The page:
Typically the vehicle will not travel more than 5k – 6k after a “workshop forced regeneration” before the DPF warning light illuminates and goes into “Limp Home Mode”.
    My personal diagnosis as an old Fitter & Turner Tradesman, is that the DPF is “not sufficiently engineered for the purpose for which it was built”.
    In other words, The DPF cannot perform Diesel Particle Filtration under Australian “Normal driving conditions” burning commonly available Diesel, without blocking up or causing issues on a regular basis.
    The limp home mode also causes the loss of: Cruse Control, Hill start Assist, and acceleration power in the upper RPM’s.
    An owner should be able to expect that a vehicle will operate as it was “Designed to Do” without the need for “Specialist Mechanical intervention” when driven and serviced as per the manufacturers recommendations for the lifetime of the vehicle or until components either “wear out” or are due for “service-life replacement by a specialist mechanic” as one would need for a timing belt replacement for example.
    The fact that these DPF’s are not functioning correctly for their expected life-cycle is clear proof that either the DPF itself or the supporting “network of functions” are “not Engineered for the purpose for which they were built.”
    I will conclude by saying that the Subaru Outback Diesel is a great reliable engine, easy to service, plenty of room to work around the engine bay, is a comfortable, well designed spacious vehicle and is a pleasure to drive.
    The Subaru engineering team need to “Re-engineer” the DPF system so that it will operate trouble free for the lifetime of the vehicle which I would expect to be in the order of 700K or 20 -25 years.
    At present, Forced Regenerations every 5k – 6k is most unreasonable !!!!

    Like

    • Hi David,
      I am also having issues with Forester diesel approx. 83600kms of varied driving, but too much city driving. The last download from the ECU from Subaru showed the regen happening at around 200-300 KM apart. I have higher fuel usage since last reset by Subaru 3 months ago. Have you suffered similar situation. Currently my Forester is in with Subaru for assessment after the engine died 4 weeks ago. suggestions of over revving the engine?

      Like

    • Outback Diesel MY10, DPF rectification update.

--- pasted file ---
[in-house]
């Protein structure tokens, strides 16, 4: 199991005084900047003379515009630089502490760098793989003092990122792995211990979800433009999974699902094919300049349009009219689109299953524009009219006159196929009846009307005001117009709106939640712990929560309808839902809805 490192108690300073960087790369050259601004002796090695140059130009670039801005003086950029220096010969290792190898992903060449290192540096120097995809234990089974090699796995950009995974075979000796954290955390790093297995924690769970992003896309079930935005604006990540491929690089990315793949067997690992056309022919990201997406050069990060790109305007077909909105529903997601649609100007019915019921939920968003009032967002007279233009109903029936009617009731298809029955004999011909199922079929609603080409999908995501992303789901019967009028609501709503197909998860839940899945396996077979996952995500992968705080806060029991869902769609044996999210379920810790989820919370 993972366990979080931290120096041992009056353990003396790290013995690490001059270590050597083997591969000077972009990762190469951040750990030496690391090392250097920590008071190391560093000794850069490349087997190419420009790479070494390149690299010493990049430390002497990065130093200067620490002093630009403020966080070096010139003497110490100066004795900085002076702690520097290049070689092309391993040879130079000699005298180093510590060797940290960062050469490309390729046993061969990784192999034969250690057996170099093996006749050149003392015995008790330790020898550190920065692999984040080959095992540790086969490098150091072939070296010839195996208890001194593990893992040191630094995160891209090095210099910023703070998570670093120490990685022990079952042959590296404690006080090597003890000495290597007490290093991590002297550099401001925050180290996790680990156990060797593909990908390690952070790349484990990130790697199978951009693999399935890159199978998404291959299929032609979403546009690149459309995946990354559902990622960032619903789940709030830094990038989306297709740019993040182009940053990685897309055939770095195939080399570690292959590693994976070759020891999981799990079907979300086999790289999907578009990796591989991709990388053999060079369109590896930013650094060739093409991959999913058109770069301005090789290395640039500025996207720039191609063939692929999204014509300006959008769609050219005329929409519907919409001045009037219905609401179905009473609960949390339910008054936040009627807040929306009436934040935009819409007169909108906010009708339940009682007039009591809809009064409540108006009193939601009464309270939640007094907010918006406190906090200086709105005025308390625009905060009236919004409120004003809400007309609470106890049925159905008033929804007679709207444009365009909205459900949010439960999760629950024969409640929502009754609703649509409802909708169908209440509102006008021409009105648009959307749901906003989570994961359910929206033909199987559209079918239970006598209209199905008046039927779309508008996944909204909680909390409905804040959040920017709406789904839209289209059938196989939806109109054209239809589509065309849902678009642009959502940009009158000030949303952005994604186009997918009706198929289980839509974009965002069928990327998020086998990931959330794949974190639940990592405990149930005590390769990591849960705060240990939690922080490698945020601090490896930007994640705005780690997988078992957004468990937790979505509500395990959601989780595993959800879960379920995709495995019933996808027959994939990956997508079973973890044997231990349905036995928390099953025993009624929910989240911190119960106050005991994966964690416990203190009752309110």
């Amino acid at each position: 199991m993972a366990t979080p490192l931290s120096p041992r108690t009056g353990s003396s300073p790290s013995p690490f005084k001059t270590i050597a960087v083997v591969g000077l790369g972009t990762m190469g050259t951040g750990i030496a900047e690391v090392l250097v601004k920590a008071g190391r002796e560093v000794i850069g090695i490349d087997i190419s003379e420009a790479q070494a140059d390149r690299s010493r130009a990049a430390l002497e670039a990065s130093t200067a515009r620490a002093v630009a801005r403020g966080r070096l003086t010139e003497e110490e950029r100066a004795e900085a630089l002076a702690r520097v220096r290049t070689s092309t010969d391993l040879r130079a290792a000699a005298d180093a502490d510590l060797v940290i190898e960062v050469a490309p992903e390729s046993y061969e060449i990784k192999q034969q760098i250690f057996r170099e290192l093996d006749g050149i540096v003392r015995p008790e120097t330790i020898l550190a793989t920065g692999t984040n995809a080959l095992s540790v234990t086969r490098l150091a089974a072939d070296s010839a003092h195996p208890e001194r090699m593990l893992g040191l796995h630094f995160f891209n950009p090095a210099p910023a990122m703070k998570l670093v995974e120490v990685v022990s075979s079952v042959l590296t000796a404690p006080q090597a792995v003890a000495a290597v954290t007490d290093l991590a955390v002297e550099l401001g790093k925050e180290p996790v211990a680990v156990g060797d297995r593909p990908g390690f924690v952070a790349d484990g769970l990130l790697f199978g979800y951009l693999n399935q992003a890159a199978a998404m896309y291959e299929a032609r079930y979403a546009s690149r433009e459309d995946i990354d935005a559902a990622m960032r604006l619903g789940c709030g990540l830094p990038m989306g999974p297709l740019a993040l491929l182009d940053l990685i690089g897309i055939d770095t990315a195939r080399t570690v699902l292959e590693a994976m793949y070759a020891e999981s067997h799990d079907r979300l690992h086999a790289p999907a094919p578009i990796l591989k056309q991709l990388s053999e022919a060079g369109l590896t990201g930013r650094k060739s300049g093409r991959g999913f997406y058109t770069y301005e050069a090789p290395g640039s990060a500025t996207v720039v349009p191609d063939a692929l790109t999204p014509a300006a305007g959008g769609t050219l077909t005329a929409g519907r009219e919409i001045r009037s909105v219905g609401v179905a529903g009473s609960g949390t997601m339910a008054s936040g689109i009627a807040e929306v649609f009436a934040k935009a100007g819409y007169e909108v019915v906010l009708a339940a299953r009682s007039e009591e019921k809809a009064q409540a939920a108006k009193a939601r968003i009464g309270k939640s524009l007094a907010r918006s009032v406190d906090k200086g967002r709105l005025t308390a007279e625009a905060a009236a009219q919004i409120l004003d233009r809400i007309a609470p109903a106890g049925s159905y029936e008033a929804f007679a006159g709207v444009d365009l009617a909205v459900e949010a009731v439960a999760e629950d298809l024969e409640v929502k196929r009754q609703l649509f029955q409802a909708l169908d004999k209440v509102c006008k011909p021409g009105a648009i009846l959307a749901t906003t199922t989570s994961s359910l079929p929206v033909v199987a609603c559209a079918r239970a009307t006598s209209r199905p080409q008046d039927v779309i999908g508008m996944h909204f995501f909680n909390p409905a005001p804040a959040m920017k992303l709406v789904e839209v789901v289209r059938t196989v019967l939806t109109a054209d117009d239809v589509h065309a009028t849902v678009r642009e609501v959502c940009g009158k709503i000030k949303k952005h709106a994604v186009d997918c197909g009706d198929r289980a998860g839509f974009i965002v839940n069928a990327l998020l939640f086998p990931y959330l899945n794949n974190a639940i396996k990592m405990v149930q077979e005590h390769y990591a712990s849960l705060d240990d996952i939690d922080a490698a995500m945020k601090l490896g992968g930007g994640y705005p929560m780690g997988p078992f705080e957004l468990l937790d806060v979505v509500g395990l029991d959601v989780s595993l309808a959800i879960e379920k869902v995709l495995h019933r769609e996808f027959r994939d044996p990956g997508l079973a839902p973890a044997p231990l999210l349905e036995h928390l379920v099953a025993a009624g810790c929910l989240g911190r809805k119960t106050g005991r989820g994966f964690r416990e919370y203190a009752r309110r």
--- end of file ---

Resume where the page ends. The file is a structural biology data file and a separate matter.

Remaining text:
It has been 18 months since my last post (March 14 2014) and I would like to share the results found and a method of rectifying the DPF issue once and for all.
      My Outback has 123k on the clock and from 120k commenced (misfiring). The symptoms were in the form of a jerking action upon acceleration and was more prominent when the engine was cold.
      The cause was that two of the four injectors had failed and were not operating correctly.
      An investigation found that these early DENSO injectors were failing even as early as 50k as reported by owners.
      I personally wrote to DENSO Australia to ask if they would come to party with replacement of my prematurely failed injectors and was very quickly “brushed off”.
      The 16613AA030 DENSO injectors are NOW produced with DLC coating on the critical wear areas.
      DLC stands for Diamond Like Coating and is a surface hardening process to extend the serviceability of these injectors.
      The DPF will continue to fail if excessive soot is constantly being pumped into it regardless of the quality of the DPF element structure or any other factor.
      This can be quickly diagnosed by fitting a straight through exhaust pipe in place of the DPF, and monitoring the amount of soot produced under normal driving conditions.
      Note: you will need to bypass the pressure differential sensor by joining the two small rubber hoses from the sensor together.
      The exhaust should be clean and unnoticeable with the exception of a heavy acceleration burst. If the exhaust is black soot under normal driving conditions, then you will need to have this rectified first.
      In my case, as I would also suspect with many early Diesel Subaru’s, the exhaust was black soot caused by the faulty injectors.
      These have been replaced with later version (DLC) injectors. you will also need to read and write the new injector codes to the ECU after replacement.
      Secondly, extending the life of the new injectors.
      Neither Subaru nor DENSO would provide me with the Diesel filtration grading, yet Subaru Dealerships are quick to blame “poor quality diesel” for ALL the DPF issues, which the diesel filter plays a major part in protecting and providing clean fuel to all the fuel components.
      I have fitted a Catipillar 1R-0749 Diesel filter as a Final Filter after the OEM DENSO filter.
      These Catipillar filters are in my opinion the best that money can buy and at $20.00ea are a very cheap high quality 2-4 micron filter that will not only extend the life of the injectors (see http://www.catfiltercrossreference.com/assets/data-sheets/English/ComponentProtection-FuelInjectorTest.pdf ).
      This was done quite simply by connecting the outlet of the OEM filter into the inlet of the Catipillar filter and connecting the outlet of the Catipillar filter to where the OEM outlet was originally connected.

      Ensuring the DPF is trouble free.
      1.First ensure that the engine is operating clean with no visible soot, (see above).
      2.If your DPF is Beyond Regeneration or Serviceability as mine was (only 6k after a new DPF was fitted, still with the faulty injectors that the dealership had not diagnosed) then:-
      Remove the DPF and fabricate a one piece jig that neatly bolts to both end flanges in order to ensure exact realignment and positioning of both flanges as original.